Case and Commentary
Jan 2005

A Call from the Emergency Department, Additional Information

Audiey Kao, MD, PhD
Virtual Mentor. 2005;7(1):5-9. doi: 10.1001/virtualmentor.2005.7.1.ccas1c-0501.


Physicians are professionals who have obligations to use their skill and knowledge for the benefit of society. Although physicians retain a great degree of control over their practice, they often must subjugate their self-interest to the interests of patients. Physicians may not always have the prerogative of choosing whom to serve. Professional responsibilities to provide care, the need for patients to receive care, and the responsibility to act in the best interest of patients, all place limits on physicians' prerogative to select their patients.

Giving physicians some choice in "whom they serve" arises from the notion that the patient-physician relationship is generally one of "mutual consent." There are two bases for physicians' prerogative to choose whom to treat. The first is a general privilege held by all members of society that accords them a right to choose with whom to associate. Physicians do not give up their freedom of association merely by becoming professionals. But they do assume certain obligations that place limits on their choices in the context of serving patients.

The second aspect of the physicians' prerogative stems from the notion of professionalism. Physicians are granted considerable autonomy within the context of the patient-physician relationship, and this autonomy includes the freedom to choose whether to undertake the treatment of a particular patient. However, this autonomy is not designed to further physicians' self-interests and is not without qualifications. The Code balances individual choice with the greater concern of providing access to care, greater responsibility in emergency situations, and continuity of care. In Opinion 10.05, "Potential Patients," the Code provides clear guidance about when it is unethical to refuse a patient, as well as when such refusals are justifiable. It states:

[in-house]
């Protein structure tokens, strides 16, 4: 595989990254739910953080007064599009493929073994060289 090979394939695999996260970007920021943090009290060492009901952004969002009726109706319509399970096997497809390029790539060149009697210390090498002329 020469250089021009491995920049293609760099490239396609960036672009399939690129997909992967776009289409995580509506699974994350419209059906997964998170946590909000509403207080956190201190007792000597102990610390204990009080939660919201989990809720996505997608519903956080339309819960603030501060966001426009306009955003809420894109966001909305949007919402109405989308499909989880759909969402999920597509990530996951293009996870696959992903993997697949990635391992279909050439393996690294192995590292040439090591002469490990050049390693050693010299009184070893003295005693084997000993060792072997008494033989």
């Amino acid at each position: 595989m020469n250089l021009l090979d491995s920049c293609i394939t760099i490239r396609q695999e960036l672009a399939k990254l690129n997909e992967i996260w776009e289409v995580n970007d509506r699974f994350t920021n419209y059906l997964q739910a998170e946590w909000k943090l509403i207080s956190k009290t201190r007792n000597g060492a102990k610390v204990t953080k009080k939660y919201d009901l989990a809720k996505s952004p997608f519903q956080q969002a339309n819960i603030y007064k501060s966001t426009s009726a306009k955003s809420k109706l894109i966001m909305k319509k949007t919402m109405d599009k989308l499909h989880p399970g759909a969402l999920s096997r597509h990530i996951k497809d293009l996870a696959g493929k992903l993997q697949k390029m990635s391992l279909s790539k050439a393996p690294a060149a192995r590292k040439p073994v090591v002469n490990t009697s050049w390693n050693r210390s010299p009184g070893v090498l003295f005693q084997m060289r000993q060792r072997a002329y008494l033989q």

The following instances identify the limits on physicians' prerogative [to refuse patients]:

a) Physicians should respond to the best of their ability in cases of medical emergency...
b) Physicians cannot refuse to care for patients based on race, gender, sexual orientation, or any other criteria that would constitute invidious discrimination...
c) Physicians may not refuse to care for patients when operating under a contractual arrangement that requires them to treat...

In situations not covered above, it may be ethically permissible for physicians to decline a potential patient when:

a) The treatment request is beyond the physician's current competence.
b) The treatment request is known to be scientifically invalid...
c) A specific treatment sought by an individual is incompatible with the physician's personal, religious or moral beliefs."

Generally physicians have greater latitude in refusing potential patients when the refusal occurs prior to the establishment, or the appearance of an establishment, of a patient-physician relationship. Once a professional relationship has been initiated, it is clearly unacceptable to neglect the care of a patient.


Virtual Mentor. 2005;7(1):5-9.



The people and events in this case are fictional. Resemblance to real events or to names of people, living or dead, is entirely coincidental. The viewpoints expressed in this article are those of the author(s) and do not necessarily reflect the views and policies of the AMA.